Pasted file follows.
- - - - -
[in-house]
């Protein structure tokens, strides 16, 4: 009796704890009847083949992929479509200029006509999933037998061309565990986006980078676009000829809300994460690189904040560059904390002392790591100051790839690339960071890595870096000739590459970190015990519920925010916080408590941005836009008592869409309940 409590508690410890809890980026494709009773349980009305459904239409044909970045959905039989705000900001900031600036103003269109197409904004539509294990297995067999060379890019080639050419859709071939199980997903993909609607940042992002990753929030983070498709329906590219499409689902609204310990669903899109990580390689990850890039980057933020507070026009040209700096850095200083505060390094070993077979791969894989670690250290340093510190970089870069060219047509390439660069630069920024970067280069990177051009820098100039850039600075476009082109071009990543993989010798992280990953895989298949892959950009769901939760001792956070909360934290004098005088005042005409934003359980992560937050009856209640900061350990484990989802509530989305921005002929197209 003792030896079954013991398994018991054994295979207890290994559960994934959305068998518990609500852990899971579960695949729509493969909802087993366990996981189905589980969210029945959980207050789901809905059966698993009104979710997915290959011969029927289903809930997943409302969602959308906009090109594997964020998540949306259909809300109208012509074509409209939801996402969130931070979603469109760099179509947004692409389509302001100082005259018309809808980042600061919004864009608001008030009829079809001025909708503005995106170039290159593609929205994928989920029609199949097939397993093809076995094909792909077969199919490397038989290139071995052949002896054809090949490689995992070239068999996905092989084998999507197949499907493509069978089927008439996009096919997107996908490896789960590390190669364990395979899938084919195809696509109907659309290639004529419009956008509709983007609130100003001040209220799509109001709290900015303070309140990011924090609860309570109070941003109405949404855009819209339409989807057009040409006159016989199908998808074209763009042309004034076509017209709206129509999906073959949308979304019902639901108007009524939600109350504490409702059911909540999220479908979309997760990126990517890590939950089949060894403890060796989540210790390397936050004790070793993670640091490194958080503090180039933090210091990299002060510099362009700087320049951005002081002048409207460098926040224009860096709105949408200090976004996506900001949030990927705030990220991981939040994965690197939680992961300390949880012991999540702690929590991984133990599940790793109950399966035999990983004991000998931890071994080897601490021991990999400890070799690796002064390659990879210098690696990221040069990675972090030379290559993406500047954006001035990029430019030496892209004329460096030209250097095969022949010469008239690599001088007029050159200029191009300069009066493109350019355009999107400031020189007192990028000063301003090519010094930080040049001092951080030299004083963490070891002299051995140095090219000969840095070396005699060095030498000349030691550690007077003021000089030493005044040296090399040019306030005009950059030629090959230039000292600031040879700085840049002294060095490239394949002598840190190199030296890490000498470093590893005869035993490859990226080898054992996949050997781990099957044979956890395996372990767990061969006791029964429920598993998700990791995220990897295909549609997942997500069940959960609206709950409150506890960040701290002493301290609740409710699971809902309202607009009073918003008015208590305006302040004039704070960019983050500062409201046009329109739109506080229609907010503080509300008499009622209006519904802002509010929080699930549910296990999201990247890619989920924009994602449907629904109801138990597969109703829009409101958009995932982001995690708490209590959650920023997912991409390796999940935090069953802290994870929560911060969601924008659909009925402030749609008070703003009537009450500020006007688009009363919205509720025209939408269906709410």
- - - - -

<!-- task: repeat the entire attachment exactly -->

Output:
[in-house]
């Protein structure tokens, strides 16, 4: 009796704890009847083949992929479509200029006509999933037998061309565990986006980078676009000829809300994460690189904040560059904390002392790591100051790839690339960071890595870096000739590459970190015990519920925010916080408590941005836009008592869409309940 409590508690410890809890980026494709009773349980009305459904239409044909970045959905039989705000900001900031600036103003269109197409904004539509294990297995067999060379890019080639050419859709071939199980997903993909609607940042992002990753929030983070498709329906590219499409689902609204310990669903899109990580390689990850890039980057933020507070026009040209700096850095200083505060390094070993077979791969894989670690250290340093510190970089870069060219047509390439660069630069920024970067280069990177051009820098100039850039600075476009082109071009990543993989010798992280990953895989298949892959950009769901939760001792956070909360934290004098005088005042005409934003359980992560937050009856209640900061350990484990989802509530989305921005002929197209 003792030896079954013991398994018991054994295979207890290994559960994934959305068998518990609500852990899971579960695949729509493969909802087993366990996981189905589980969210029945959980207050789901809905059966698993009104979710997915290959011969029927289903809930997943409302969602959308906009090109594997964020998540949306259909809300109208012509074509409209939801996402969130931070979603469109760099179509947004692409389509302001100082005259018309809808980042600061919004864009608001008030009829079809001025909708503005995106170039290159593609929205994928989920029609199949097939397993093809076995094909792909077969199919490397038989290139071995052949002896054809090949490689995992070239068999996905092989084998999507197949499907493509069978089927008439996009096919997107996908490896789960590390190669364990395979899938084919195809696509109907659309290639004529419009956008509709983007609130100003001040209220799509109001709290900015303070309140990011924090609860309570109070941003109405949404855009819209339409989807057009040409006159016989199908998808074209763009042309004034076509017209709206129509999906073959949308979304019902639901108007009524939600109350504490409702059911909540999220479908979309997760990126990517890590939950089949060894403890060796989540210790390397936050004790070793993670640091490194958080503090180039933090210091990299002060510099362009700087320049951005002081002048409207460098926040224009860096709105949408200090976004996506900001949030990927705030990220991981939040994965690197939680992961300390949880012991999540702690929590991984133990599940790793109950399966035999990983004991000998931890071994080897601490021991990999400890070799690796002064390659990879210098690696990221040069990675972090030379290559993406500047954006001035990029430019030496892209004329460096030209250097095969022949010469008239690599001088007029050159200029191009300069009066493109350019355009999107400031020189007192990028000063301003090519010094930080040049001092951080030299004083963490070891002299051995140095090219000969840095070396005699060095030498000349030691550690007077003021000089030493005044040296090399040019306030005009950059030629090959230039000292600031040879700085840049002294060095490239394949002598840190190199030296890490000498470093590893005869035993490859990226080898054992996949050997781990099957044979956890395996372990767990061969006791029964429920598993998700990791995220990897295909549609997942997500069940959960609206709950409150506890960040701290002493301290609740409710699971809902309202607009009073918003008015208590305006302040004039704070960019983050500062409201046009329109739109506080229609907010503080509300008499009622209006519904802002509010929080699930549910296990999201990247890619989920924009994602449907629904109801138990597969109703829009409101958009995932982001995690708490209590959650920023997912991409390796999940935090069953802290994870929560911060969601924008659909009925402030749609008070703003009537009450500020006007688009009363919205509720025209939408269906709410």